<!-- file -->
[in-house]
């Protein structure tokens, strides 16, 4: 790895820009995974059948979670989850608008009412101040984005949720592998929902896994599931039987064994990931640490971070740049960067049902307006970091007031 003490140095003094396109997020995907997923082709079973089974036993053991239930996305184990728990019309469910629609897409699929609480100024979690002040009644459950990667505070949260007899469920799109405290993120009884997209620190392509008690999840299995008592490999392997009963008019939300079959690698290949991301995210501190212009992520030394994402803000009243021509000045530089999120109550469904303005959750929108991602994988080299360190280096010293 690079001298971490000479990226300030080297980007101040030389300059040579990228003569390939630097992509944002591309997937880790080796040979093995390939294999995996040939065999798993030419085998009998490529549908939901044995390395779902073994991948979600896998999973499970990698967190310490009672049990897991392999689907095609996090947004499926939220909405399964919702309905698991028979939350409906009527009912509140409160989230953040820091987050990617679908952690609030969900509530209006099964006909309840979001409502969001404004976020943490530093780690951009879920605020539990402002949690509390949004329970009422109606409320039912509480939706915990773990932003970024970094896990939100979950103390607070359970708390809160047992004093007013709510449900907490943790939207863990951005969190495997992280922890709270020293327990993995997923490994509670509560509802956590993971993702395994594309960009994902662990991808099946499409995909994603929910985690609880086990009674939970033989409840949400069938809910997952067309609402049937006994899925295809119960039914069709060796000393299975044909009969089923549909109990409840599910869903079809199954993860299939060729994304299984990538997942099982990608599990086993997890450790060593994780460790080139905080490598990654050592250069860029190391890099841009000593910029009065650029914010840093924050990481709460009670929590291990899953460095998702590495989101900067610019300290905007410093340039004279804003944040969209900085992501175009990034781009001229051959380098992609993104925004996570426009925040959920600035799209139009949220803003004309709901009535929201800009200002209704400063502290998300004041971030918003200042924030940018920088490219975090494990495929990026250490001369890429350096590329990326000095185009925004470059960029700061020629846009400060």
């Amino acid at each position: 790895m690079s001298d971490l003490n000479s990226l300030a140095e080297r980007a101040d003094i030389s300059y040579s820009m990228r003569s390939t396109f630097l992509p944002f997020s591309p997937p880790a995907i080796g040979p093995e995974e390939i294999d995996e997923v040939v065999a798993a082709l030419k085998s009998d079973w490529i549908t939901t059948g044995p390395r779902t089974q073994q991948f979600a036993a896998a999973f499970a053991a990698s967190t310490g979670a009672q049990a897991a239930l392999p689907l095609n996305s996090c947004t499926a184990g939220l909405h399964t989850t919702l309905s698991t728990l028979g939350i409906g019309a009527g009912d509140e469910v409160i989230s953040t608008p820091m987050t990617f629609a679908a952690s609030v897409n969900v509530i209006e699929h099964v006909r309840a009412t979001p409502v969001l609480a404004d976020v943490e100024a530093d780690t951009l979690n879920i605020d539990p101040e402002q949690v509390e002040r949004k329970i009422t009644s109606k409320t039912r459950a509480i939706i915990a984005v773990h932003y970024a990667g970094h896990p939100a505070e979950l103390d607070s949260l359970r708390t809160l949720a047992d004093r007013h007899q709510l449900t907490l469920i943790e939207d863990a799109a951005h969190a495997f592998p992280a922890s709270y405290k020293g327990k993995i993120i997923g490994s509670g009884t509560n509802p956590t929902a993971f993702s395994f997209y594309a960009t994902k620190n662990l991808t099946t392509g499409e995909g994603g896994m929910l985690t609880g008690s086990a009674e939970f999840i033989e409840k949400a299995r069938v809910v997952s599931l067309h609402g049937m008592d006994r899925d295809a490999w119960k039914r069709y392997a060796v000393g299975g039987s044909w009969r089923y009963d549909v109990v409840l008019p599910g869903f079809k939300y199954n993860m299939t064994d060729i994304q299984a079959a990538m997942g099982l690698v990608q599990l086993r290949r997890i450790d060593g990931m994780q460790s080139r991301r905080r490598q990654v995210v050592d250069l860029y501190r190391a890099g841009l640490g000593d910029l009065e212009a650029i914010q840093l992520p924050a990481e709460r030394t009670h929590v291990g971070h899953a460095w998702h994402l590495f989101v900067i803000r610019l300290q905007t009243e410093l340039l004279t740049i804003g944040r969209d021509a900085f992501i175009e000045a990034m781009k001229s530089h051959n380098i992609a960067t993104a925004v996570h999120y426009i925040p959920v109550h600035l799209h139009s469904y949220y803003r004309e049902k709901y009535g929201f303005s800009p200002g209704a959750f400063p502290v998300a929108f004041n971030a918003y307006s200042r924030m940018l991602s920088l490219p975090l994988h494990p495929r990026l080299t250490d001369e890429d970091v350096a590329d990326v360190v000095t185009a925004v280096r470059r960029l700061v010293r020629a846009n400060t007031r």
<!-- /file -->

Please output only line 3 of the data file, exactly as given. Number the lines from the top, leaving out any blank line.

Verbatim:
């Amino acid at each position: 790895m690079s001298d971490l003490n000479s990226l300030a140095e080297r980007a101040d003094i030389s300059y040579s820009m990228r003569s390939t396109f630097l992509p944002f997020s591309p997937p880790a995907i080796g040979p093995e995974e390939i294999d995996e997923v040939v065999a798993a082709l030419k085998s009998d079973w490529i549908t939901t059948g044995p390395r779902t089974q073994q991948f979600a036993a896998a999973f499970a053991a990698s967190t310490g979670a009672q049990a897991a239930l392999p689907l095609n996305s996090c947004t499926a184990g939220l909405h399964t989850t919702l309905s698991t728990l028979g939350i409906g019309a009527g009912d509140e469910v409160i989230s953040t608008p820091m987050t990617f629609a679908a952690s609030v897409n969900v509530i209006e699929h099964v006909r309840a009412t979001p409502v969001l609480a404004d976020v943490e100024a530093d780690t951009l979690n879920i605020d539990p101040e402002q949690v509390e002040r949004k329970i009422t009644s109606k409320t039912r459950a509480i939706i915990a984005v773990h932003y970024a990667g970094h896990p939100a505070e979950l103390d607070s949260l359970r708390t809160l949720a047992d004093r007013h007899q709510l449900t907490l469920i943790e939207d863990a799109a951005h969190a495997f592998p992280a922890s709270y405290k020293g327990k993995i993120i997923g490994s509670g009884t509560n509802p956590t929902a993971f993702s395994f997209y594309a960009t994902k620190n662990l991808t099946t392509g499409e995909g994603g896994m929910l985690t609880g008690s086990a009674e939970f999840i033989e409840k949400a299995r069938v809910v997952s599931l067309h609402g049937m008592d006994r899925d295809a490999w119960k039914r069709y392997a060796v000393g299975g039987s044909w009969r089923y009963d549909v109990v409840l008019p599910g869903f079809k939300y199954n993860m299939t064994d060729i994304q299984a079959a990538m997942g099982l690698v990608q599990l086993r290949r997890i450790d060593g990931m994780q460790s080139r991301r905080r490598q990654v995210v050592d250069l860029y501190r190391a890099g841009l640490g000593d910029l009065e212009a650029i914010q840093l992520p924050a990481e709460r030394t009670h929590v291990g971070h899953a460095w998702h994402l590495f989101v900067i803000r610019l300290q905007t009243e410093l340039l004279t740049i804003g944040r969209d021509a900085f992501i175009e000045a990034m781009k001229s530089h051959n380098i992609a960067t993104a925004v996570h999120y426009i925040p959920v109550h600035l799209h139009s469904y949220y803003r004309e049902k709901y009535g929201f303005s800009p200002g209704a959750f400063p502290v998300a929108f004041n971030a918003y307006s200042r924030m940018l991602s920088l490219p975090l994988h494990p495929r990026l080299t250490d001369e890429d970091v350096a590329d990326v360190v000095t185009a925004v280096r470059r960029l700061v010293r020629a846009n400060t007031r």